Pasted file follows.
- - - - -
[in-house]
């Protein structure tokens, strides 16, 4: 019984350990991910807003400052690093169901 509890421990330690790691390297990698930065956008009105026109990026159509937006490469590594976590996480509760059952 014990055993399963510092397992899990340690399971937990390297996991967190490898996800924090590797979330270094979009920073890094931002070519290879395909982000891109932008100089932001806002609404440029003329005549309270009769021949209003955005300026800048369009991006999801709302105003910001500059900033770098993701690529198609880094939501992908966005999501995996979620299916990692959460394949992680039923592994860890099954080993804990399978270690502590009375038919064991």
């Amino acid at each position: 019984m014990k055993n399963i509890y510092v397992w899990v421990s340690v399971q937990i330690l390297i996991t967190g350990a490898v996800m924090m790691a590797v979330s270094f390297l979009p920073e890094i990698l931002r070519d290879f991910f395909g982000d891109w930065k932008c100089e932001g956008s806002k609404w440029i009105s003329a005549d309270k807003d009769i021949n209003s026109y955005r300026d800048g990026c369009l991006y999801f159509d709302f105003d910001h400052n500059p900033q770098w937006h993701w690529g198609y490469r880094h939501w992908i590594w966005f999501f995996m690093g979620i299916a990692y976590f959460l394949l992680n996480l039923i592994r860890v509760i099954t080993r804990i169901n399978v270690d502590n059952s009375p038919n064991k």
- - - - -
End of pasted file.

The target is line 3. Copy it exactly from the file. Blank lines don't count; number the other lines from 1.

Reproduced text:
């Amino acid at each position: 019984m014990k055993n399963i509890y510092v397992w899990v421990s340690v399971q937990i330690l390297i996991t967190g350990a490898v996800m924090m790691a590797v979330s270094f390297l979009p920073e890094i990698l931002r070519d290879f991910f395909g982000d891109w930065k932008c100089e932001g956008s806002k609404w440029i009105s003329a005549d309270k807003d009769i021949n209003s026109y955005r300026d800048g990026c369009l991006y999801f159509d709302f105003d910001h400052n500059p900033q770098w937006h993701w690529g198609y490469r880094h939501w992908i590594w966005f999501f995996m690093g979620i299916a990692y976590f959460l394949l992680n996480l039923i592994r860890v509760i099954t080993r804990i169901n399978v270690d502590n059952s009375p038919n064991k």